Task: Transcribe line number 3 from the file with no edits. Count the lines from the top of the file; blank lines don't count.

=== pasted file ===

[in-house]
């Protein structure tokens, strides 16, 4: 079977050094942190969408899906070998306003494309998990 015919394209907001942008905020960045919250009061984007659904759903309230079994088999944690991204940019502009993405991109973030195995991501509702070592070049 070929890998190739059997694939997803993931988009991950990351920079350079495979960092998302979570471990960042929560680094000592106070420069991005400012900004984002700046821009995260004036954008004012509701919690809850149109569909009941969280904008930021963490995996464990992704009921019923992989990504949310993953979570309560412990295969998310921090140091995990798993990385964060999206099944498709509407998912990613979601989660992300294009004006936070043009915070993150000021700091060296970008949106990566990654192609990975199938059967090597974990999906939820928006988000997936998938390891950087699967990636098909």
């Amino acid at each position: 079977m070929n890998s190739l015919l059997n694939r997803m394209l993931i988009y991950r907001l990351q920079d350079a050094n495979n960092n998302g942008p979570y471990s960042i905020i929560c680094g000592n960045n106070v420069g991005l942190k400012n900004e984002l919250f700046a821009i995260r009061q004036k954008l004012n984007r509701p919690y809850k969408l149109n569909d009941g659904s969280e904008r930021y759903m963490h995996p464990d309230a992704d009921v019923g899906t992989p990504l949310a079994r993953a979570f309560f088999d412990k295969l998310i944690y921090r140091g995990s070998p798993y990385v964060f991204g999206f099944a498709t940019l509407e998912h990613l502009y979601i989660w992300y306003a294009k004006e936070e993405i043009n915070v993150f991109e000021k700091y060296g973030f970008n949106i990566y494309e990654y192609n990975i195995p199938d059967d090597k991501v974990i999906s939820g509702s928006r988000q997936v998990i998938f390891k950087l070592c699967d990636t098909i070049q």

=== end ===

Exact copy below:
């Amino acid at each position: 079977m070929n890998s190739l015919l059997n694939r997803m394209l993931i988009y991950r907001l990351q920079d350079a050094n495979n960092n998302g942008p979570y471990s960042i905020i929560c680094g000592n960045n106070v420069g991005l942190k400012n900004e984002l919250f700046a821009i995260r009061q004036k954008l004012n984007r509701p919690y809850k969408l149109n569909d009941g659904s969280e904008r930021y759903m963490h995996p464990d309230a992704d009921v019923g899906t992989p990504l949310a079994r993953a979570f309560f088999d412990k295969l998310i944690y921090r140091g995990s070998p798993y990385v964060f991204g999206f099944a498709t940019l509407e998912h990613l502009y979601i989660w992300y306003a294009k004006e936070e993405i043009n915070v993150f991109e000021k700091y060296g973030f970008n949106i990566y494309e990654y192609n990975i195995p199938d059967d090597k991501v974990i999906s939820g509702s928006r988000q997936v998990i998938f390891k950087l070592c699967d990636t098909i070049q």